Extraversion - it is in psychology the property of the individual, which characterizes the orientation of the personality installation to the outside. The term "extraversion" comes from the Latin "extra", which means outside and "versae", "versie" - denoting a turn, it turns out - turning to the outside. The concept of "extraversion", as well as "introversion" was introduced by the Swiss psychologist and philosopher Carl Gustave Jung to distinguish between two types of personality.
Extroversion is in psychology a complex of personality traits that determine a person's propensity for active social contacts, which is expressed in sociability, active talkativeness with different people and sociability. Also with the help of this complex, the person’s orientation towards the external social environment, and not towards his own inner world, is expressed.
Extroverted individuals often represent themselves and believe that their true vocation is to communicate with people and create.
Extraversion the definition of this property in an individual includes personal concern with all the events around. Himself an extrovert is always in sight, this is a great companion and a good friend.
Extraversion is characterized by such qualities as optimism, impulsivity, variability, carelessness.
Extroversion is a property in psychology that has antagonistic quality - introversion. Extraversion, together with introversion, constitute a single psychodiagnostic scale in the personal questionnaires of G. Aysenck, the Big Five, in the factorial questionnaire of R. Kettel. Passing such questionnaires, most people earn on the scale of "extroversion-introversion" (usually just the name of the scale "extroversion") average ratings, which means that there are not so many "pure" extroverts.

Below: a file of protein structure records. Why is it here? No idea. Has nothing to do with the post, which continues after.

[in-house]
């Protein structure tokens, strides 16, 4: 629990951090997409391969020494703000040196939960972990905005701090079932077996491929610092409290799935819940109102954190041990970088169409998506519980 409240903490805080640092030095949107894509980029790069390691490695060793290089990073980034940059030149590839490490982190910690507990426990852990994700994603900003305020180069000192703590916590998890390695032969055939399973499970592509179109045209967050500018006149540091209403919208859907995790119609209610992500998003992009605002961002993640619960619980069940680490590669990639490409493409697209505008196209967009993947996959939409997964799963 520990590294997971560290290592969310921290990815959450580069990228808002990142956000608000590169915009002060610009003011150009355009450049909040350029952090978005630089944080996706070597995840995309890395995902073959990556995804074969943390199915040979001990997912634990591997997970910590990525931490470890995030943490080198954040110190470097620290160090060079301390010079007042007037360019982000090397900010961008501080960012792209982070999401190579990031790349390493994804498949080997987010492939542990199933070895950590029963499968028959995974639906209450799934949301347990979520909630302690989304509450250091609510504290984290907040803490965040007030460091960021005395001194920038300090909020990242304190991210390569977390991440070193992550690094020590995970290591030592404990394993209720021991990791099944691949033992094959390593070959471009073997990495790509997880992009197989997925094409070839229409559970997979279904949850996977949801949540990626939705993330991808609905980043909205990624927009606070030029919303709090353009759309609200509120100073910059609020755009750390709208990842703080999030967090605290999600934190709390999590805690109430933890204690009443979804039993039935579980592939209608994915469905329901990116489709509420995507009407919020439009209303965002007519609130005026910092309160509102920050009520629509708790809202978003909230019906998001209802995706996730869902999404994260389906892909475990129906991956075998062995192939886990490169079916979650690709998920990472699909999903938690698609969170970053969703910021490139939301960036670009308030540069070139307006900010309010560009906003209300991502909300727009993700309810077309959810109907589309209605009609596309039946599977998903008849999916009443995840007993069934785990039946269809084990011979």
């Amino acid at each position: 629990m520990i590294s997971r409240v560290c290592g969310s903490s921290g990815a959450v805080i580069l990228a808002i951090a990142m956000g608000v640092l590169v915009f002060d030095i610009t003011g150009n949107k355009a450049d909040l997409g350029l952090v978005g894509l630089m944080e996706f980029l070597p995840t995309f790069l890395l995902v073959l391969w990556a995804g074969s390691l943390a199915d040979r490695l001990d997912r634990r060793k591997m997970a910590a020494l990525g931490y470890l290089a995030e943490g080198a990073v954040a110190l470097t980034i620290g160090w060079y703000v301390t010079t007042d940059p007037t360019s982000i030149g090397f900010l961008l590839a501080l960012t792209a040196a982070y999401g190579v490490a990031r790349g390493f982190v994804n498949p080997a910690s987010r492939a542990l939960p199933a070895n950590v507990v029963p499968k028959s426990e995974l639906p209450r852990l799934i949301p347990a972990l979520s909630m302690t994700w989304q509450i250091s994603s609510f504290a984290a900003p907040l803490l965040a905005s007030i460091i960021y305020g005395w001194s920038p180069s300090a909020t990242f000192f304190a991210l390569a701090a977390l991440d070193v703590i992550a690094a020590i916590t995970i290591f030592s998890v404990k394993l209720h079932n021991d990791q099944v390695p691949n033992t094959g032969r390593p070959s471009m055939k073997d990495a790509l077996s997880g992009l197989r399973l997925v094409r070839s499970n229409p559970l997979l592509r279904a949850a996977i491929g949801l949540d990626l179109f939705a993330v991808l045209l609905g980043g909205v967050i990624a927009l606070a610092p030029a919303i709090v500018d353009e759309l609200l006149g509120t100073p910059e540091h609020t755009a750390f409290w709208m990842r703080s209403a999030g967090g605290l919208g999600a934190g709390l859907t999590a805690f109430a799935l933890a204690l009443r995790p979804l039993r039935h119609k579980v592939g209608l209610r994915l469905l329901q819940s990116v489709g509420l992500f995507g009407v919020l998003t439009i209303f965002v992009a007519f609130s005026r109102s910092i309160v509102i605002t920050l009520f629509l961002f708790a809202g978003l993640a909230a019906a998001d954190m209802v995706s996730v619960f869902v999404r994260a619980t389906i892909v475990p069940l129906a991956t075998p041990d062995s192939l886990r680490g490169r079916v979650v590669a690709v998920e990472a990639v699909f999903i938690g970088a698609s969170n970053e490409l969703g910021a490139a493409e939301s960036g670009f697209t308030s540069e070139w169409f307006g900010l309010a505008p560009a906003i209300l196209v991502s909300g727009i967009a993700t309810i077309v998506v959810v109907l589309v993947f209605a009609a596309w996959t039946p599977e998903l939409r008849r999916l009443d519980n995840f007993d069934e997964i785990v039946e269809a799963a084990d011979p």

In a scale of extraversion, rather heterogeneous characteristics are combined. Thus, some psychologists characterize extraversion through formal-dynamic, stylistic and substantial properties and personality characteristics. But most psychologists tend to traditionally interpret extroversion as the quality of temperament.
Extraversion is characterized by the constant need to obtain various additional external facts and information. Based on them, the whole further activity of the individual is built.
Knowing what significant differences the properties of extraversion and introversion have, one can correctly determine the sociotype of a person. In literature and in history, there are well-known examples of extroverted social types, among them: Napoleon, Don Quixote, Hamlet, Hugo, Stirlitz, Zhukov, Jack, Huxley.